I grew up in Dayton, Ohio and attended Catholic elementary school, high school, and college. I have always liked mathematics and was completely hooked when I was shown a one-sided Mobius strip in the second grade. After graduating from the University of Dayton, I went to Ann Arbor, Michigan to earn a Ph.D. in mathematics from the University of Michigan (although I remained a Buckeye fan). After a postdoctoral appointment at the University of Oklahoma, I moved to Erie to join the Mathematics Department at Gannon in 2006. While my graduate training was in algebra, I have now taken an additional interest in financial mathematics which led me to create our concentration in actuarial science and in statistical modeling related to qPCR analysis in biology.
I am married and have seven children. My wife also graduated from the University of Dayton and earned a Ph.D. in organic chemistry from the University of Michigan. She has now chosen to devote her life to a full-time career raising and home-schooling our children.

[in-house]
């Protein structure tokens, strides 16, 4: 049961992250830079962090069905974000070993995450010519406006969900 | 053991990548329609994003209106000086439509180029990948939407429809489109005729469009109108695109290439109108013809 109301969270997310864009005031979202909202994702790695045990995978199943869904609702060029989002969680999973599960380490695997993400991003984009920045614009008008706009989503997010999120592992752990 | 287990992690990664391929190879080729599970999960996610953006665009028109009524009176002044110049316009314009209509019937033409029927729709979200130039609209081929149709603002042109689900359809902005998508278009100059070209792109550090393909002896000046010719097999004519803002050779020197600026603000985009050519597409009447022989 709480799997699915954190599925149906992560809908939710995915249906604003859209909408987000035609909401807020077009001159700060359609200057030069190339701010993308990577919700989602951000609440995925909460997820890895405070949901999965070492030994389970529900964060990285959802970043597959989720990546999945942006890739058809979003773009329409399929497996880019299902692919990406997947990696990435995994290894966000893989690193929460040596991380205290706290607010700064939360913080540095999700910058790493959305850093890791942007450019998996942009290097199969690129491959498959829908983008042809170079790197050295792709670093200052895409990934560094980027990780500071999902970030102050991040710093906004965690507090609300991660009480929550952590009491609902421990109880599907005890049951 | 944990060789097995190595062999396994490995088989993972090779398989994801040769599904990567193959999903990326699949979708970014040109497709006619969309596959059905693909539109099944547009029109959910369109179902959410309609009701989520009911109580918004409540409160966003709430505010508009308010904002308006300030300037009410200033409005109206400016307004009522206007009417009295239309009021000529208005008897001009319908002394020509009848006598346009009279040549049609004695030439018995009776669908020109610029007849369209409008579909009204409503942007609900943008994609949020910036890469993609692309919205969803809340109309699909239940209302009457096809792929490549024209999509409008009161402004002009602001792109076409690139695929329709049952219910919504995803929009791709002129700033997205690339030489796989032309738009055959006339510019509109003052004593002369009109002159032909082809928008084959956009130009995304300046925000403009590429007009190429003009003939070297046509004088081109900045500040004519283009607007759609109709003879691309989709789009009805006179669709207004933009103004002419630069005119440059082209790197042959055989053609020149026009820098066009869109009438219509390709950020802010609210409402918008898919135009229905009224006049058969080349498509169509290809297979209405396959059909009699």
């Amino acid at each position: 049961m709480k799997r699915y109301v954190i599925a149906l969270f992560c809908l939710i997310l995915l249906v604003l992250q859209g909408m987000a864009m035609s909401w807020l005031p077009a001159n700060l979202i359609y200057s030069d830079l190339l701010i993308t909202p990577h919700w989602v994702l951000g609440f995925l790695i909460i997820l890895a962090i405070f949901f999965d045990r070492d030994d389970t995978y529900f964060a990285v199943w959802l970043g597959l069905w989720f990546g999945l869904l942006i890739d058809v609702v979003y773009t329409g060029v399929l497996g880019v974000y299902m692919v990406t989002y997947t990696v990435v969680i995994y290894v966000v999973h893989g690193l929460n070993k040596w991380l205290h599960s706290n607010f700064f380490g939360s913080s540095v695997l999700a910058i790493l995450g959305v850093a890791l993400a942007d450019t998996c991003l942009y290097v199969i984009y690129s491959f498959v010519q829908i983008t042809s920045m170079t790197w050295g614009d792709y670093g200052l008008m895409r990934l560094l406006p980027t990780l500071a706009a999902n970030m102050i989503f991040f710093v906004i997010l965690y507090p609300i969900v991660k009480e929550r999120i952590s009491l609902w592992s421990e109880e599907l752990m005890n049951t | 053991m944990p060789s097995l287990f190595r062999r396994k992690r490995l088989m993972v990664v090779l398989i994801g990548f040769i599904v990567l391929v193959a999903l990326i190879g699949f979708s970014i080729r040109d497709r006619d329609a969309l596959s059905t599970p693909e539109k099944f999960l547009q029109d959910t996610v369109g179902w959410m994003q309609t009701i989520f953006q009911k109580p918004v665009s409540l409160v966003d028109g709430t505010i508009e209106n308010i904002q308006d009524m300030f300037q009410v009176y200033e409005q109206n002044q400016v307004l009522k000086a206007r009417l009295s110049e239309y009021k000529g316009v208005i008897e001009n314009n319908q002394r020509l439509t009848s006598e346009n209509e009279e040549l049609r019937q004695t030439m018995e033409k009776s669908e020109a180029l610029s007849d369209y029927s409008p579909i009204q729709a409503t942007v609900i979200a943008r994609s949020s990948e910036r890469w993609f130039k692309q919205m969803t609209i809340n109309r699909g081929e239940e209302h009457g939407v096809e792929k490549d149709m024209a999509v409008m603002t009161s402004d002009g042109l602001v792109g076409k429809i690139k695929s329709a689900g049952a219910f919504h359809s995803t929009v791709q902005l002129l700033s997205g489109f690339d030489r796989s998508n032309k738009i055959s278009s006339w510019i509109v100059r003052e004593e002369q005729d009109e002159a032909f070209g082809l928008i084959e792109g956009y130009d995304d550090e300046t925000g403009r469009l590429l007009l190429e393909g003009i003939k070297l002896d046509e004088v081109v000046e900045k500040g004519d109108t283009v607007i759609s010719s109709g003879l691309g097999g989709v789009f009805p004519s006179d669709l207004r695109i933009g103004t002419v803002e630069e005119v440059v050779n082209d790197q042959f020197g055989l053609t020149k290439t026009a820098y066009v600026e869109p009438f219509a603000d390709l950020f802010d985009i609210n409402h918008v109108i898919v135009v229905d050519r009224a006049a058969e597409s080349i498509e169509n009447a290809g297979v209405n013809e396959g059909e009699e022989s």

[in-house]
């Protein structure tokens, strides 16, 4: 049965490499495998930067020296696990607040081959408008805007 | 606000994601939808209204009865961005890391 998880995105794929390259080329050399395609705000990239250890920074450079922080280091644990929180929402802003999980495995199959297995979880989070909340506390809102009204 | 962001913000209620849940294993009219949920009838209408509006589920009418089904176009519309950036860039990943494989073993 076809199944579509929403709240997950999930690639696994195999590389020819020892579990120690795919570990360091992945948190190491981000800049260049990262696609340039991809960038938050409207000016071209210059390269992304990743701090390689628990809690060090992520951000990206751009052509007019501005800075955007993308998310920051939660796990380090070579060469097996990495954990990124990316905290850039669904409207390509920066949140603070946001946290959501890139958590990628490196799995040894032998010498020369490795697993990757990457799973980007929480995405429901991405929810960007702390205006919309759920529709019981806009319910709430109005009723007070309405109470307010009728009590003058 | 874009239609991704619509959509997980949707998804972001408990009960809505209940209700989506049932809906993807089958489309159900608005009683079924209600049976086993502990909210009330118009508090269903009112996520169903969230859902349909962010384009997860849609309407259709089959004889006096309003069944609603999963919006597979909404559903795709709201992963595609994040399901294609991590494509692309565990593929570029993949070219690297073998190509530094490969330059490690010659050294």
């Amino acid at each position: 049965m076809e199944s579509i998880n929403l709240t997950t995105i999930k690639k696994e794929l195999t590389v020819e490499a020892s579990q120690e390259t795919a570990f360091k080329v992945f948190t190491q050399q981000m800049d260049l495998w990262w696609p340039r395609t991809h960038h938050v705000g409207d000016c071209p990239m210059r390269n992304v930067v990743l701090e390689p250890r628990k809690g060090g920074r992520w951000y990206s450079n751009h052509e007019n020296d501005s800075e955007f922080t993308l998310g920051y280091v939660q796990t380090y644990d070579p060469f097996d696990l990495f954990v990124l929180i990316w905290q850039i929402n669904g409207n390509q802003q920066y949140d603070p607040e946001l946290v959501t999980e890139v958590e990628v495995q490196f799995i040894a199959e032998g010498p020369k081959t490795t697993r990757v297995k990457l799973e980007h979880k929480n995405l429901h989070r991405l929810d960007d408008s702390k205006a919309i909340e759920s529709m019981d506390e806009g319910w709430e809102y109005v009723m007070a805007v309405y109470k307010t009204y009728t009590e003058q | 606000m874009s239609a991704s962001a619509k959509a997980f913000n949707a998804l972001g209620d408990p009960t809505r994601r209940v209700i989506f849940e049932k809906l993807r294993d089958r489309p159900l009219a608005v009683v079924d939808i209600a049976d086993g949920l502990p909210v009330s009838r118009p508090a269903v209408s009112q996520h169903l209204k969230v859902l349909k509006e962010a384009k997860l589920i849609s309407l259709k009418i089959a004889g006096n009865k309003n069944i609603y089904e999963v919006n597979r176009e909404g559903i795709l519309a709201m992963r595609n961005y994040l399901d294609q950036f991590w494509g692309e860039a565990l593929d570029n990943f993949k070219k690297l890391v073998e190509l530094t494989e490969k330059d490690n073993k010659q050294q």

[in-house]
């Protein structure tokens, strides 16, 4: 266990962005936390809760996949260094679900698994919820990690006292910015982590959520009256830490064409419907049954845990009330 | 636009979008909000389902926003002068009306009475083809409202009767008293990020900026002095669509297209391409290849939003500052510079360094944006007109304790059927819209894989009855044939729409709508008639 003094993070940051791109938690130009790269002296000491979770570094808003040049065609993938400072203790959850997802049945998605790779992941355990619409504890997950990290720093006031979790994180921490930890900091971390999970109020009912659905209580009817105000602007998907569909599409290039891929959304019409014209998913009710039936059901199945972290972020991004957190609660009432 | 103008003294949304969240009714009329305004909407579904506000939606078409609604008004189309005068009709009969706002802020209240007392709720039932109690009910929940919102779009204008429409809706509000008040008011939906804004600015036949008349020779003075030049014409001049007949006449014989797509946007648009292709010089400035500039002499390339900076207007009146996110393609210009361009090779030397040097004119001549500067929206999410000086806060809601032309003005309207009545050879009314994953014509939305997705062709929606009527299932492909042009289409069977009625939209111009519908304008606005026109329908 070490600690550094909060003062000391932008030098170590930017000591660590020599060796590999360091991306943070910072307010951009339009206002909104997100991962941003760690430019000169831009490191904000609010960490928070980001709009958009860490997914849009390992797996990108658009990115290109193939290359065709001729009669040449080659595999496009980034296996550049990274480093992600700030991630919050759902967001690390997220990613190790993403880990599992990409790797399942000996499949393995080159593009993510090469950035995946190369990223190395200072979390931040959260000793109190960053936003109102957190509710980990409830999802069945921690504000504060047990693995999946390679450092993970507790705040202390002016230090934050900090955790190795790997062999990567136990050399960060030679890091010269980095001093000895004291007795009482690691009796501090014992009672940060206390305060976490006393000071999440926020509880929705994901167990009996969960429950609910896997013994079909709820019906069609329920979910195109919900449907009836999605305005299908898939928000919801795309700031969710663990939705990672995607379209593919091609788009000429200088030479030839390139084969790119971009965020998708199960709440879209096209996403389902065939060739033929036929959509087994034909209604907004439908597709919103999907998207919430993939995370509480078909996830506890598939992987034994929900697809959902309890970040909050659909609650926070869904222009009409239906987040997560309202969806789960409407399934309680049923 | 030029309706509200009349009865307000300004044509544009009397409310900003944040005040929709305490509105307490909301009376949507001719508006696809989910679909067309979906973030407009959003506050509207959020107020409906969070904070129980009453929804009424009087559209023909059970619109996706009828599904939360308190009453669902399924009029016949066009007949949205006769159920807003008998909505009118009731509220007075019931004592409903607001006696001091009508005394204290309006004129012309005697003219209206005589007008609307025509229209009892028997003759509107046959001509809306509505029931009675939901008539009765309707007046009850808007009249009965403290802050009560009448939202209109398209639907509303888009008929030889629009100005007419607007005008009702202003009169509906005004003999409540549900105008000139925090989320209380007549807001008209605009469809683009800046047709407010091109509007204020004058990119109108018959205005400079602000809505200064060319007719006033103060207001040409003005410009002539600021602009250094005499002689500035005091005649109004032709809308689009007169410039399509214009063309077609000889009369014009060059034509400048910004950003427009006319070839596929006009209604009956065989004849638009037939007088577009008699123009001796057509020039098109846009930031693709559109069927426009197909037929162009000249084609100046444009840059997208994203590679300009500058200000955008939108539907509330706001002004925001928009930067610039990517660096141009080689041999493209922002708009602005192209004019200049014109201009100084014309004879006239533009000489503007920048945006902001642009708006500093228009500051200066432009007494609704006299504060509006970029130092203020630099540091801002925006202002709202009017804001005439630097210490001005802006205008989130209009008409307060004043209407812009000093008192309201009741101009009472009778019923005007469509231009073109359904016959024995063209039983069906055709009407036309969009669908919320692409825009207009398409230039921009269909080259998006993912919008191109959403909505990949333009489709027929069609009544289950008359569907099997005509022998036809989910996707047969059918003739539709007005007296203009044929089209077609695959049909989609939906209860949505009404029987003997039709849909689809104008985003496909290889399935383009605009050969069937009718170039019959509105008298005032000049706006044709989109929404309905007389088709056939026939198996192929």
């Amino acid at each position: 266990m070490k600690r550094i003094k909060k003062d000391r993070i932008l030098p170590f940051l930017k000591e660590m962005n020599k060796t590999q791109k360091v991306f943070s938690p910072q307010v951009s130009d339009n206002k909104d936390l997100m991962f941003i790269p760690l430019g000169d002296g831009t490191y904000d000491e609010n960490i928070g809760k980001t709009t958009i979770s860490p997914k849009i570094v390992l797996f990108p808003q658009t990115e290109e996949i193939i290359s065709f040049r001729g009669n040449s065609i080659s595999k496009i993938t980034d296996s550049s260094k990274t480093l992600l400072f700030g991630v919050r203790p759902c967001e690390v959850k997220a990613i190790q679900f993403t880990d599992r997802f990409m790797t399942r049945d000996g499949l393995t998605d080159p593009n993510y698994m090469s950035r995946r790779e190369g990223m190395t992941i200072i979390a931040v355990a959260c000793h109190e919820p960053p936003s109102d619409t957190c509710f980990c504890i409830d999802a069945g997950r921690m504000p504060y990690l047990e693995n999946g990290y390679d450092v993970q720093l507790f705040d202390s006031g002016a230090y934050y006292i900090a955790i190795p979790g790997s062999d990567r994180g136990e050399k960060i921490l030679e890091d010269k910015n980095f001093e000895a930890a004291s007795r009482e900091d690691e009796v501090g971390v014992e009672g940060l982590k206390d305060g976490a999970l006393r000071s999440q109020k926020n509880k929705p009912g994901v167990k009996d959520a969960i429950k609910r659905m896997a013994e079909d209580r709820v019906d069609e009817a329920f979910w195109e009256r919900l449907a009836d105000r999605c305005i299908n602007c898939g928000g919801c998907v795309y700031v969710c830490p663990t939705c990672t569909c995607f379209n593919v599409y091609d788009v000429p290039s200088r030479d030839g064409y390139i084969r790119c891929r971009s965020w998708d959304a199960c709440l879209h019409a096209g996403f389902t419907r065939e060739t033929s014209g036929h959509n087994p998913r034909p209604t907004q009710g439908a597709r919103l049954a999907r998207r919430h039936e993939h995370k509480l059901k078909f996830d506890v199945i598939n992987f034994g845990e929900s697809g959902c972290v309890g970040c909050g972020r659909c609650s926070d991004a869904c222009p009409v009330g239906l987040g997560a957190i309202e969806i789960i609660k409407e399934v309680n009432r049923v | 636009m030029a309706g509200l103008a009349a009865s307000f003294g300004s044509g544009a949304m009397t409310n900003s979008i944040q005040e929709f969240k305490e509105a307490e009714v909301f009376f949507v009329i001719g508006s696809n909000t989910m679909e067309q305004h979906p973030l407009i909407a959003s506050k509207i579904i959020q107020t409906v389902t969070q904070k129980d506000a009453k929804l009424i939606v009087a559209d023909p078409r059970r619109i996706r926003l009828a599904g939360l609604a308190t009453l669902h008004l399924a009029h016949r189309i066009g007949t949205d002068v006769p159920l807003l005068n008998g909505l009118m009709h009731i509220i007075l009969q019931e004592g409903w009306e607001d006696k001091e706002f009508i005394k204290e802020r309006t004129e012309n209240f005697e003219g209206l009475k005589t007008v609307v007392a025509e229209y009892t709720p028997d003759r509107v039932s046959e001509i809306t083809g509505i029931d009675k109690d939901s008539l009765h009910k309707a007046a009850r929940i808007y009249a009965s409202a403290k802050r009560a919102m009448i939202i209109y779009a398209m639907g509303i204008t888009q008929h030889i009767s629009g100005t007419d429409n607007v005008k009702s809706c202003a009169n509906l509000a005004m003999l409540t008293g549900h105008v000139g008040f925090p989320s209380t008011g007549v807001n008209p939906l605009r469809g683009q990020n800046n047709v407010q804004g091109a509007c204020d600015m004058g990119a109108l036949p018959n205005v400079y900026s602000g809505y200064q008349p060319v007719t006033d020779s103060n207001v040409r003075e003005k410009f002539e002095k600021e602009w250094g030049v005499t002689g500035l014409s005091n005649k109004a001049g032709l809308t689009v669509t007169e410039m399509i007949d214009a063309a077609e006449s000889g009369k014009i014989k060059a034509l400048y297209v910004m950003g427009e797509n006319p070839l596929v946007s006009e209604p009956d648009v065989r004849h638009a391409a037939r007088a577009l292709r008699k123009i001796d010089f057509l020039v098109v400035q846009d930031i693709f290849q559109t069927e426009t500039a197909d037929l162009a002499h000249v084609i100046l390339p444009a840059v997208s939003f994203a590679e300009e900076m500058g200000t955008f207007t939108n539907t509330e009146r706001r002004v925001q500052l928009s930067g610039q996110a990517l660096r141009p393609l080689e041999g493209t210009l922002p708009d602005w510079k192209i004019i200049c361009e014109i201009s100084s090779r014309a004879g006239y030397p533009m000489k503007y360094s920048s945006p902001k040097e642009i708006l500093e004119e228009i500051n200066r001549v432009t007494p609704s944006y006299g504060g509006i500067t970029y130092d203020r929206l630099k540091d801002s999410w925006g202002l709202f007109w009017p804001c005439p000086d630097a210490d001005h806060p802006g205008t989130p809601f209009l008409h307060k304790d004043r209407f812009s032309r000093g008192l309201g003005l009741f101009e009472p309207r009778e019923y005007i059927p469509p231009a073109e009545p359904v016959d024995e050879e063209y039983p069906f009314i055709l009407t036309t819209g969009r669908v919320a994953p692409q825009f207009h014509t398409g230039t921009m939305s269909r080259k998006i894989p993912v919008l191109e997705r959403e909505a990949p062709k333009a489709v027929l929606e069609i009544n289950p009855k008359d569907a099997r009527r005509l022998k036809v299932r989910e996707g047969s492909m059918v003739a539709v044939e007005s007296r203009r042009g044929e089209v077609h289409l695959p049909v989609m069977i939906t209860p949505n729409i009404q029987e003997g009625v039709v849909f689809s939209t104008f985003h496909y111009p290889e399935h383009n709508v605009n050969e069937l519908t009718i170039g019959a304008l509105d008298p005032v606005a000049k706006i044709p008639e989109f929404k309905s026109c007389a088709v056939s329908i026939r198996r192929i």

My research interests lie in the field of commutative algebra, specifically tight closure theory, characteristic p methods, and big Cohen-Macaulay algebras and modules.
I study generalized number systems (called “rings”) that behave like the integers or real numbers in many ways but can also behave quite differently. Such systems arise when one studies solutions to systems of equations. I am particularly interested in rings where a fixed number (usually prime) is set equal to 0. (Imagine how 24 = 0 in a 24-hour clock.) Rings also possess geometric information, just as the solutions to y=x^2 can be thought of as a parabola in the plane. Moving back and forth between the algebra and geometry involved can often help one understand both areas better.
I have also written on the history of how algebra (specifically, the negative exponent) has been taught in high school in the United States and worked with some colleagues in Biology on issues related to statistical analysis of qPCR data.